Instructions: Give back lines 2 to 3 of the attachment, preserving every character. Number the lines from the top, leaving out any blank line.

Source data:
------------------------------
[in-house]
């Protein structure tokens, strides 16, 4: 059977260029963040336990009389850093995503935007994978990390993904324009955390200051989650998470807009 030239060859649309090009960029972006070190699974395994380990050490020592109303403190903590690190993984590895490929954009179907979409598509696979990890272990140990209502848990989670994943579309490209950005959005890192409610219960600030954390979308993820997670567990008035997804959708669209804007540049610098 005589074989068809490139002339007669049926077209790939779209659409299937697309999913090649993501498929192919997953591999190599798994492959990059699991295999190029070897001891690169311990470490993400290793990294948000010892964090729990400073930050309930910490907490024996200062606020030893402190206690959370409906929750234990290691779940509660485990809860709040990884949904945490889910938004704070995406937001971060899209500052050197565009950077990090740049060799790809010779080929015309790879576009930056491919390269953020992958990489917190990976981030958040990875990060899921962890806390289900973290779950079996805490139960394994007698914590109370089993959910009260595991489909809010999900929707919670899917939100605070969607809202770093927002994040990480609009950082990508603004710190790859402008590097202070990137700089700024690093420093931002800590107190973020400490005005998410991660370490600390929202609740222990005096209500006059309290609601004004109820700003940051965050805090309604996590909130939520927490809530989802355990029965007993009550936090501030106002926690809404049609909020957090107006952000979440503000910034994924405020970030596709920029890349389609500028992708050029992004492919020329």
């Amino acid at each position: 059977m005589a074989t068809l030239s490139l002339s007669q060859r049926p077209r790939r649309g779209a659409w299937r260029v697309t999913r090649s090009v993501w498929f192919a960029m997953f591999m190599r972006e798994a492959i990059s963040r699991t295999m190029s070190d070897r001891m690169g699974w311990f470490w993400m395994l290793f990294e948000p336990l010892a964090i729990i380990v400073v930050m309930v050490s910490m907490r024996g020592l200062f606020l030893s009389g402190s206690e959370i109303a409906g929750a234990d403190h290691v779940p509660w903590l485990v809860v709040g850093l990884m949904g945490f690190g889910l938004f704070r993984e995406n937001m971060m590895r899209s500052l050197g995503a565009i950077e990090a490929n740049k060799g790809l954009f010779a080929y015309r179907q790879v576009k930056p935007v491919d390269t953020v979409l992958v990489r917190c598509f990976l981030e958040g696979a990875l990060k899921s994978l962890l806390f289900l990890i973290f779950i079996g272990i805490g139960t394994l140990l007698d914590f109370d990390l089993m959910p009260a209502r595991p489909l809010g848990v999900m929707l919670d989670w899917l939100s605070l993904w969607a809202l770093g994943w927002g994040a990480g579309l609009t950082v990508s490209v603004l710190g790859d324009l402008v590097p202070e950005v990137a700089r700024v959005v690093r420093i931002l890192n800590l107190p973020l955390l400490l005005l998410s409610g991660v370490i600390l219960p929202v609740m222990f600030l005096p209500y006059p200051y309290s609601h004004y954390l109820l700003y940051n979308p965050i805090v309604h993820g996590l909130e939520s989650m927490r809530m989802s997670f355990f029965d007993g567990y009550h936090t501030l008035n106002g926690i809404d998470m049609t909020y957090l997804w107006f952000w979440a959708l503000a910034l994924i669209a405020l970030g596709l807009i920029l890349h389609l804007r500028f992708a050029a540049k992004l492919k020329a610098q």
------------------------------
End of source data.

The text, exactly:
């Protein structure tokens, strides 16, 4: 059977260029963040336990009389850093995503935007994978990390993904324009955390200051989650998470807009 030239060859649309090009960029972006070190699974395994380990050490020592109303403190903590690190993984590895490929954009179907979409598509696979990890272990140990209502848990989670994943579309490209950005959005890192409610219960600030954390979308993820997670567990008035997804959708669209804007540049610098 005589074989068809490139002339007669049926077209790939779209659409299937697309999913090649993501498929192919997953591999190599798994492959990059699991295999190029070897001891690169311990470490993400290793990294948000010892964090729990400073930050309930910490907490024996200062606020030893402190206690959370409906929750234990290691779940509660485990809860709040990884949904945490889910938004704070995406937001971060899209500052050197565009950077990090740049060799790809010779080929015309790879576009930056491919390269953020992958990489917190990976981030958040990875990060899921962890806390289900973290779950079996805490139960394994007698914590109370089993959910009260595991489909809010999900929707919670899917939100605070969607809202770093927002994040990480609009950082990508603004710190790859402008590097202070990137700089700024690093420093931002800590107190973020400490005005998410991660370490600390929202609740222990005096209500006059309290609601004004109820700003940051965050805090309604996590909130939520927490809530989802355990029965007993009550936090501030106002926690809404049609909020957090107006952000979440503000910034994924405020970030596709920029890349389609500028992708050029992004492919020329």
């Amino acid at each position: 059977m005589a074989t068809l030239s490139l002339s007669q060859r049926p077209r790939r649309g779209a659409w299937r260029v697309t999913r090649s090009v993501w498929f192919a960029m997953f591999m190599r972006e798994a492959i990059s963040r699991t295999m190029s070190d070897r001891m690169g699974w311990f470490w993400m395994l290793f990294e948000p336990l010892a964090i729990i380990v400073v930050m309930v050490s910490m907490r024996g020592l200062f606020l030893s009389g402190s206690e959370i109303a409906g929750a234990d403190h290691v779940p509660w903590l485990v809860v709040g850093l990884m949904g945490f690190g889910l938004f704070r993984e995406n937001m971060m590895r899209s500052l050197g995503a565009i950077e990090a490929n740049k060799g790809l954009f010779a080929y015309r179907q790879v576009k930056p935007v491919d390269t953020v979409l992958v990489r917190c598509f990976l981030e958040g696979a990875l990060k899921s994978l962890l806390f289900l990890i973290f779950i079996g272990i805490g139960t394994l140990l007698d914590f109370d990390l089993m959910p009260a209502r595991p489909l809010g848990v999900m929707l919670d989670w899917l939100s605070l993904w969607a809202l770093g994943w927002g994040a990480g579309l609009t950082v990508s490209v603004l710190g790859d324009l402008v590097p202070e950005v990137a700089r700024v959005v690093r420093i931002l890192n800590l107190p973020l955390l400490l005005l998410s409610g991660v370490i600390l219960p929202v609740m222990f600030l005096p209500y006059p200051y309290s609601h004004y954390l109820l700003y940051n979308p965050i805090v309604h993820g996590l909130e939520s989650m927490r809530m989802s997670f355990f029965d007993g567990y009550h936090t501030l008035n106002g926690i809404d998470m049609t909020y957090l997804w107006f952000w979440a959708l503000a910034l994924i669209a405020l970030g596709l807009i920029l890349h389609l804007r500028f992708a050029a540049k992004l492919k020329a610098q």